NEW DELHI: Deemed varsities can no longer use the word “university” in their names, ruled the Supreme Court. The top court further asked the University Grants Commission to implement the order within a month. The SC was listening to a case involving the entitlement of the Deemed varsities to start engineering courses through distance mode and award degrees for the same. The order was passed on Friday, November 3. SC’s decision has come as a major blow for several varsities. There are 117 deemed varsities in India, many of them seeking the status of full-fledged private universities.
The court further added that varsities and institutes can award degrees but cannot use the word “University” by virtue of Section 23 of the UGC Act. “I wish the Supreme Court while this direction, should have detailed and discussed these provisions of UGC Act, 1956. I am also surprised to note that the Supreme Court feels that the Deemed Universities are unregulated, which is not the case, in fact they are the most regulated rather controlled segment,” said Ravi Bhardwaj, a lawyer who has represented deemed universities in court. – Courtesy
UGC Circular : Published on 10-11-2017 : UGC Letter to Deemed to be Universitites regd. Use of the word ‘University’ by Institutions Deemed to be Universities-Directions issued by Hon’ble Supreme Court
Deccan Herald | DH News Service | New Delhi, Nov 3 2017 |
A bench of Justices Adarsh Kumar Goel and UU Lalit also raised serious questions over the institutions being allowed to use the word ‘university’ and asked the government to restrain them from use of the word.
Supreme Court on Friday ordered CBI probe on officials who allowed a group of deemed universities to offer engineering courses in distance education, as it took a critical view of such institutions. A bench of Justices Adarsh Kumar Goel and UU Lalit also raised serious questions over the institutions being allowed to use the word ‘university’ and asked the government to restrain them from use of the word. In a series of orders, the bench banned deemed universities from offering engineering courses through distance education from 2018-19 academic year, instructing them not to do so without the sanction of AICTE. Lamenting that extensive commercialization has robbed higher education of credibility and standard; the bench said it seriously compromised knowledge and impacted excellence and merit. It also asked government to set up a three-member panel to develop roadmap to strengthen higher education and come up with a regulatory system in six months.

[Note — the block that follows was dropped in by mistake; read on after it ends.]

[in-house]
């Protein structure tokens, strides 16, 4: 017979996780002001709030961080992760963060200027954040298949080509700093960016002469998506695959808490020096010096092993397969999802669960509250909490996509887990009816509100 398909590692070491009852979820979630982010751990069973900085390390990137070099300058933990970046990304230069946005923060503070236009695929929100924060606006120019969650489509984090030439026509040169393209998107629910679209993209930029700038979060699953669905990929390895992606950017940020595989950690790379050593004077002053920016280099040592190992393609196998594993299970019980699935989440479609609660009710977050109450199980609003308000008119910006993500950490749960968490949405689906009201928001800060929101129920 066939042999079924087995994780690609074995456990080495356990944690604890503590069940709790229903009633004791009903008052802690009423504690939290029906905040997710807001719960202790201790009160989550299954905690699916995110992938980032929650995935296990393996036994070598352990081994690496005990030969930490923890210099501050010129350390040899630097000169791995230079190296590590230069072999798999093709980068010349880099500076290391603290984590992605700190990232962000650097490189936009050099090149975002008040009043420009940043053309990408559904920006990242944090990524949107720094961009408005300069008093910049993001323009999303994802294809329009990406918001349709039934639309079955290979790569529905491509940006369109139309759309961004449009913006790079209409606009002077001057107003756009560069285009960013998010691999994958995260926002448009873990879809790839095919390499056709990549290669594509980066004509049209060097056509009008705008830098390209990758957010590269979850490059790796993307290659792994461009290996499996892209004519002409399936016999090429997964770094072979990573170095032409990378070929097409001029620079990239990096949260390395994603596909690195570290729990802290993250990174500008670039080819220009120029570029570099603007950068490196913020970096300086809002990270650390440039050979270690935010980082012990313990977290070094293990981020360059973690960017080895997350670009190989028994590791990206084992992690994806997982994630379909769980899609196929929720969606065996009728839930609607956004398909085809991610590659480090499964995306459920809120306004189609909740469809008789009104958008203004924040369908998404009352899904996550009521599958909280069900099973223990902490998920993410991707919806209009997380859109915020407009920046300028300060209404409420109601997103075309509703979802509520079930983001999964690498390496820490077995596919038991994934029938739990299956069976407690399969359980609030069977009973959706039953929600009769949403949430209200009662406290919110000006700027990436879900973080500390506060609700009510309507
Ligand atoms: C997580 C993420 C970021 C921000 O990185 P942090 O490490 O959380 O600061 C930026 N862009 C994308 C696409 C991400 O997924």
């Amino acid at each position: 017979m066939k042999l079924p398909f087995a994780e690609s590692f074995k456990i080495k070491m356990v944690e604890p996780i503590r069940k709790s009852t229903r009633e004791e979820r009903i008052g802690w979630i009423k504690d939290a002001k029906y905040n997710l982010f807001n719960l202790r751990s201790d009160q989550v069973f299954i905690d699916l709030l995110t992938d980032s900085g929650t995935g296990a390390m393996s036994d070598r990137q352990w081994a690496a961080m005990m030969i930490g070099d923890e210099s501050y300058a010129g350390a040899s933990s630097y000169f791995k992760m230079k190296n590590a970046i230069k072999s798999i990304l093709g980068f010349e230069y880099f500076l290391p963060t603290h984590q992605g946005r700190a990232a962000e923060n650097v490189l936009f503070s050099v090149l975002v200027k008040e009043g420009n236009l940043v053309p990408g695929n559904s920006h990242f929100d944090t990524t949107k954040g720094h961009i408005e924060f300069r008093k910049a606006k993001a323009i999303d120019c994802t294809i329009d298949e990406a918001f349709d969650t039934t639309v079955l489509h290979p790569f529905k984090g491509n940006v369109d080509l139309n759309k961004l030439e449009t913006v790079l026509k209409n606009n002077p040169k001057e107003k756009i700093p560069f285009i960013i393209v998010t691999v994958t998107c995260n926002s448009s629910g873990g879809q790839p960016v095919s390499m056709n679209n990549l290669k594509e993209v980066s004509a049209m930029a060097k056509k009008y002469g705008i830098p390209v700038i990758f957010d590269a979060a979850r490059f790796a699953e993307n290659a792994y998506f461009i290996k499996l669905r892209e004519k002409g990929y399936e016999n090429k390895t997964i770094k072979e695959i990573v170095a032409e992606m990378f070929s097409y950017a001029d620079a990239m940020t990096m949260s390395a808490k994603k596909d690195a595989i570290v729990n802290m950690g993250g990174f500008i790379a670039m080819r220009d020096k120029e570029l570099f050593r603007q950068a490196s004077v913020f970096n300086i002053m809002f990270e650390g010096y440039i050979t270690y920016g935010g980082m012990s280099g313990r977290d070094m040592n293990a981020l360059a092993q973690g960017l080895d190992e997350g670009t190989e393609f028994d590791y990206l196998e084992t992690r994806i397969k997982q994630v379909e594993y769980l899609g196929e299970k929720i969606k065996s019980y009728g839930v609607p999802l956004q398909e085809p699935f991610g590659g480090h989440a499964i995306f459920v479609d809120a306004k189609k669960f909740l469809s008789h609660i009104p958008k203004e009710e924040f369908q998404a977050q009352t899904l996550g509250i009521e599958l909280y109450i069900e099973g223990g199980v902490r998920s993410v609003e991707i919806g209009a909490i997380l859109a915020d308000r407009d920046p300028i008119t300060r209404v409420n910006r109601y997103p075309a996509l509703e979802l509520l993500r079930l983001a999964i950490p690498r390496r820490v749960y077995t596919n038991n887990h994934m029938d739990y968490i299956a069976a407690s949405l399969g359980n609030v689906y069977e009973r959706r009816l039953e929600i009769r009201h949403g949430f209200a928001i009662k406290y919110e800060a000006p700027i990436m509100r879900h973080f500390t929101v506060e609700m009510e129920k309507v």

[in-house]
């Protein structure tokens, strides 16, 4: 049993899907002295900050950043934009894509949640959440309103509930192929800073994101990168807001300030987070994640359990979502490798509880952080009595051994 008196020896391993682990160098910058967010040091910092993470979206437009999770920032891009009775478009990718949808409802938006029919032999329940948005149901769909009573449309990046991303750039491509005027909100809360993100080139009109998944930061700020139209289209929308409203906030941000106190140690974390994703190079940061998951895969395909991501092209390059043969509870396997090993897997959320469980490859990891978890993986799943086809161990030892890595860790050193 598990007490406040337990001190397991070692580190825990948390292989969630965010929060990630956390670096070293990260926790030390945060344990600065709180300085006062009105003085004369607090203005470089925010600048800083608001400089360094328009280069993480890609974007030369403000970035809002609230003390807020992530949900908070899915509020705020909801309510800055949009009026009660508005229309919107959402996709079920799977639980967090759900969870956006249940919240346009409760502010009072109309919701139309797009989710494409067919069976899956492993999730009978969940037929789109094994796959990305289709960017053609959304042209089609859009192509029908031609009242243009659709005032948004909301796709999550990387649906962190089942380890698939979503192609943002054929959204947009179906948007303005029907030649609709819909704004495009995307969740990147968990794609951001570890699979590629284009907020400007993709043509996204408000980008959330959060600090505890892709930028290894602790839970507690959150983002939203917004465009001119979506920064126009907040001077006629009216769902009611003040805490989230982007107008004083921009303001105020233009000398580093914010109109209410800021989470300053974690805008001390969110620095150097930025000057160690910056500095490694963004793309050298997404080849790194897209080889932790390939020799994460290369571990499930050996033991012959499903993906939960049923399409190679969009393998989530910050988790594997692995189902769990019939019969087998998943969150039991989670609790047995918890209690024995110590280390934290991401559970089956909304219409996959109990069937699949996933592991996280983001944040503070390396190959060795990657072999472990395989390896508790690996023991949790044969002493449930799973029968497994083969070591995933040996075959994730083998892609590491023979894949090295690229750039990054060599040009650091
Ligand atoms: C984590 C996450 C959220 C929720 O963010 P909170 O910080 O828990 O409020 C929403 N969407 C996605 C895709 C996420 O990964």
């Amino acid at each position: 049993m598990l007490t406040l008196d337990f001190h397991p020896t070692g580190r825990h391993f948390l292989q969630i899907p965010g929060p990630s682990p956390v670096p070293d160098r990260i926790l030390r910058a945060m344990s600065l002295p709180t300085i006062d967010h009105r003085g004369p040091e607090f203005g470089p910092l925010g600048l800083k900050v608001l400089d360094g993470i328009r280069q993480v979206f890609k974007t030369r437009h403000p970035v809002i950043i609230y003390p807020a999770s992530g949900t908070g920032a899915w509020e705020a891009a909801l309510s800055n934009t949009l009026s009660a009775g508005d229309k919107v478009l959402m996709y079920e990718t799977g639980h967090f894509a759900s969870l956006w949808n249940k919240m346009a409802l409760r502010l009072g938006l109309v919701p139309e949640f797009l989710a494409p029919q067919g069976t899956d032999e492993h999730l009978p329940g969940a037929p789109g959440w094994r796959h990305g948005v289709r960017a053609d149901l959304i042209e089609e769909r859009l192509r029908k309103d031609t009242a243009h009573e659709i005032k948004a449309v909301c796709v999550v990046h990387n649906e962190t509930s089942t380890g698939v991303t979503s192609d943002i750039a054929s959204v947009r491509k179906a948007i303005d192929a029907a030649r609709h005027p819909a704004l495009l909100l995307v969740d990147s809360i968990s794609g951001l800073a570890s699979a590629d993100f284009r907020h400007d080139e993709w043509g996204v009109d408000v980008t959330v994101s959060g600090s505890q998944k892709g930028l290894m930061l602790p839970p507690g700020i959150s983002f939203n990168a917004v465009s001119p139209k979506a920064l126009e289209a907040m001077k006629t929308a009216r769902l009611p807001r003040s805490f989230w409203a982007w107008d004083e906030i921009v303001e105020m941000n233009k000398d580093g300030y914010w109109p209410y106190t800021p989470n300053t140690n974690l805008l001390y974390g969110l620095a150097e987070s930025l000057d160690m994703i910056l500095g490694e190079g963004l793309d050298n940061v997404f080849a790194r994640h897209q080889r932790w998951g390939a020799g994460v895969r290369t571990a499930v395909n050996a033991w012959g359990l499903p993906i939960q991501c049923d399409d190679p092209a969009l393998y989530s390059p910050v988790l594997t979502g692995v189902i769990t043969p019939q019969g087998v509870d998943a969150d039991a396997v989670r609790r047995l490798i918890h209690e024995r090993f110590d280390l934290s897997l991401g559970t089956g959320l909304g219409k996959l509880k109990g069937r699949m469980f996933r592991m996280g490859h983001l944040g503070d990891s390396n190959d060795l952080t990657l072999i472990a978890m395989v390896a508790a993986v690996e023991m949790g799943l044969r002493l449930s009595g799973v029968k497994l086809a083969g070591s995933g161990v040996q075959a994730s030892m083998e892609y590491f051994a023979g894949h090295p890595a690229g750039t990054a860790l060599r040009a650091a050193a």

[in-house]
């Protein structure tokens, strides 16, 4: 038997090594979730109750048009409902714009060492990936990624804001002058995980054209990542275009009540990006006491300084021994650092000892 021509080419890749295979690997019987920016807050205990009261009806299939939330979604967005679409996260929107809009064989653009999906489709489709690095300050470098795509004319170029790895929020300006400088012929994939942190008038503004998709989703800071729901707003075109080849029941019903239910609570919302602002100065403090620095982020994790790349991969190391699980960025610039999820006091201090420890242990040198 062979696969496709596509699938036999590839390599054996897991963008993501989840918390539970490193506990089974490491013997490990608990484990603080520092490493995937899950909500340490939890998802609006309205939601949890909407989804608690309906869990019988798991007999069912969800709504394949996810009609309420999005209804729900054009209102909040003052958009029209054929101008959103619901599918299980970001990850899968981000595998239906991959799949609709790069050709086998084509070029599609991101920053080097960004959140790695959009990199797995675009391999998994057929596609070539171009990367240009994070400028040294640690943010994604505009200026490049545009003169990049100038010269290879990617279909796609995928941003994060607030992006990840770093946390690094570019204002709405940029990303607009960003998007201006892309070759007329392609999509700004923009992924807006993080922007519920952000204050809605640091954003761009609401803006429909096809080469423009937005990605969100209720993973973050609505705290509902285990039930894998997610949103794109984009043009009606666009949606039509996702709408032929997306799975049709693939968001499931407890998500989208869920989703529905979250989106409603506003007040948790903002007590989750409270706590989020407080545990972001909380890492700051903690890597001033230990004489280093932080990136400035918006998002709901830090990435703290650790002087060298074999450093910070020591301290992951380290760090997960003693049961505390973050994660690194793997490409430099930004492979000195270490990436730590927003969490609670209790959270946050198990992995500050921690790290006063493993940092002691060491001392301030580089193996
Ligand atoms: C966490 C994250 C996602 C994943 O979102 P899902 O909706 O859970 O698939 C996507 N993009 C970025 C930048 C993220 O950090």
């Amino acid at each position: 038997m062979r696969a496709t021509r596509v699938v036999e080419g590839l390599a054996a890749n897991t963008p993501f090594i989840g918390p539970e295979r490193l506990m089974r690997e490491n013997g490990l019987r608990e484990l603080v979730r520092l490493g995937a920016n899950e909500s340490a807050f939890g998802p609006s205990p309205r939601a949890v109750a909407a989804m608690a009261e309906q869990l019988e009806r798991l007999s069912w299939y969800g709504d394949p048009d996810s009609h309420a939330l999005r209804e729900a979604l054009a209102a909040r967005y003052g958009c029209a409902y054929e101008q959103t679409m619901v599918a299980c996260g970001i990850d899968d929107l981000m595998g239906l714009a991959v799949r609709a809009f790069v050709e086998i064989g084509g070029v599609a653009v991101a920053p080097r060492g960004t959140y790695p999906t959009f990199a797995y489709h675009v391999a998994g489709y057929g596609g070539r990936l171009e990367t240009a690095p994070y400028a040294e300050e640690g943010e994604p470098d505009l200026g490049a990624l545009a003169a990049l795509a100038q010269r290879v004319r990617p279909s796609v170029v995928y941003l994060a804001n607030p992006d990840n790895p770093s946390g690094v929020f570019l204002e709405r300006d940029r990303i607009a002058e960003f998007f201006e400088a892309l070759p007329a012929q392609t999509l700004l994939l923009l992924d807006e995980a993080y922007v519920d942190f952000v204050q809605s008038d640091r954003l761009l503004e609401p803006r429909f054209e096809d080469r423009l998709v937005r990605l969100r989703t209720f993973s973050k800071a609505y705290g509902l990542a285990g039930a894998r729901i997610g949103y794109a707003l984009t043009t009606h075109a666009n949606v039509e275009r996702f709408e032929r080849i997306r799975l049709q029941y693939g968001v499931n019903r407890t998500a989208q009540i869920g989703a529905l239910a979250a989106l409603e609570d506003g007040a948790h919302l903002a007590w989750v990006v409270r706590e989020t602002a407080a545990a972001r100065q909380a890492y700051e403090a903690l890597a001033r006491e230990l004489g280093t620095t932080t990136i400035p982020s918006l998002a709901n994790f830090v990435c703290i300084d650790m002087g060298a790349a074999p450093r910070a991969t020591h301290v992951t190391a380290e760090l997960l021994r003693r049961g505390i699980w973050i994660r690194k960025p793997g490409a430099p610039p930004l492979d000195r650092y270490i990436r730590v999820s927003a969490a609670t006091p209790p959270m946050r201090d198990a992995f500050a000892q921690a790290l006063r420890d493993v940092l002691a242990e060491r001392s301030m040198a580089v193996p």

“The UGC had completely failed to remedy the situation,” the bench said in its 118-page judgement highlighting failure of monitoring and regulating ‘deemed-to-be-universities.’ “Serious question has therefore arisen as to the manning of the UGC itself for its effective working,” it noted. IT ordered CBI probe on officials who allowed Vinayaka Mission’s research Foundation, Salem, Tamil Nadu, IASE Gandhi Vidya Mandir, Sardarshahr Rajasthan, JRN Vidyapeeth Udaipur, Rajasthan and Allahabad Agriculture Research Institute, Allahabad to offer B Tech and B E courses in distance education mode. It also ordered the UGC to consider if the ‘deemed university’ status enjoyed by the institutions could be withdrawn as they violated policies and norms.
Citing the affidavit of the then UGC Chairman Ved Prakash detailing how the institutes were allowed to offer courses, the bench raised serious doubt over the approach and conduct of the higher education regulator. “On one hand, the authorities were proclaiming their policy statements and on the other, despite there being complaints, they went about granting permissions,” it noted. The issue came up before the apex court following conflicting orders by Orissa and Punjab and Haryana High Courts. While the Orissa HC had approved engineering degrees awarded to serving diploma holders through ‘Off-Campus Study Centres’, Punjab and Haryana HC took a contrary view. The court ordered to suspend degrees awarded to students by the four institutions in the 2001-05 academic session. It asked AICTE to hold a test in May 2018-19 and recall degrees given to students who fail. Asking the varsities to refund fees collected on the course if the students do not wish to appear for the AICTE test, the court also ordered to withdraw any jobs or benefits taken by the students on the basis of those degrees. It ordered to cancel degrees awarded after the academic session 2001-05 and withdraw any jobs given on that basis. – Courtesy / Click here to download / view the Judgement – 118 pages, pdf